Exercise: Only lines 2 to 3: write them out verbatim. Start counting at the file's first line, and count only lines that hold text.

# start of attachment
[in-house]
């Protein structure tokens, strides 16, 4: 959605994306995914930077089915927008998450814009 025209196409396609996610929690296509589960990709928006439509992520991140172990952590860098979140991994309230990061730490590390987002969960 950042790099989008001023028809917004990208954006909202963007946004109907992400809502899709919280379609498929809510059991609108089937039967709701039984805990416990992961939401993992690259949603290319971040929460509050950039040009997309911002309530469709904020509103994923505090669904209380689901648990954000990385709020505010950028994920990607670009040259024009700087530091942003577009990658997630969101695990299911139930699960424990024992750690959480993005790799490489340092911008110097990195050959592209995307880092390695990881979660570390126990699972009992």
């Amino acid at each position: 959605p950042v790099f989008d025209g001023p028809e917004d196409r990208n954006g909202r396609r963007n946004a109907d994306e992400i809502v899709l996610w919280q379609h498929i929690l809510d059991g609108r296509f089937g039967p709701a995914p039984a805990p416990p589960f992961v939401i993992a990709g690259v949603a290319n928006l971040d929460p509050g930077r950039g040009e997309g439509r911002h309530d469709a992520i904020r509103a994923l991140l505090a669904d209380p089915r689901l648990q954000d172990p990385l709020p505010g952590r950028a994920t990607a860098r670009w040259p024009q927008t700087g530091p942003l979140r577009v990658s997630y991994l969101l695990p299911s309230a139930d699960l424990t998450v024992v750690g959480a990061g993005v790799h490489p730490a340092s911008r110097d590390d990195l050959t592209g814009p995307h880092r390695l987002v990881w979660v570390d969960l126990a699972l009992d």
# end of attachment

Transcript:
């Protein structure tokens, strides 16, 4: 959605994306995914930077089915927008998450814009 025209196409396609996610929690296509589960990709928006439509992520991140172990952590860098979140991994309230990061730490590390987002969960 950042790099989008001023028809917004990208954006909202963007946004109907992400809502899709919280379609498929809510059991609108089937039967709701039984805990416990992961939401993992690259949603290319971040929460509050950039040009997309911002309530469709904020509103994923505090669904209380689901648990954000990385709020505010950028994920990607670009040259024009700087530091942003577009990658997630969101695990299911139930699960424990024992750690959480993005790799490489340092911008110097990195050959592209995307880092390695990881979660570390126990699972009992």
């Amino acid at each position: 959605p950042v790099f989008d025209g001023p028809e917004d196409r990208n954006g909202r396609r963007n946004a109907d994306e992400i809502v899709l996610w919280q379609h498929i929690l809510d059991g609108r296509f089937g039967p709701a995914p039984a805990p416990p589960f992961v939401i993992a990709g690259v949603a290319n928006l971040d929460p509050g930077r950039g040009e997309g439509r911002h309530d469709a992520i904020r509103a994923l991140l505090a669904d209380p089915r689901l648990q954000d172990p990385l709020p505010g952590r950028a994920t990607a860098r670009w040259p024009q927008t700087g530091p942003l979140r577009v990658s997630y991994l969101l695990p299911s309230a139930d699960l424990t998450v024992v750690g959480a990061g993005v790799h490489p730490a340092s911008r110097d590390d990195l050959t592209g814009p995307h880092r390695l987002v990881w979660v570390d969960l126990a699972l009992d």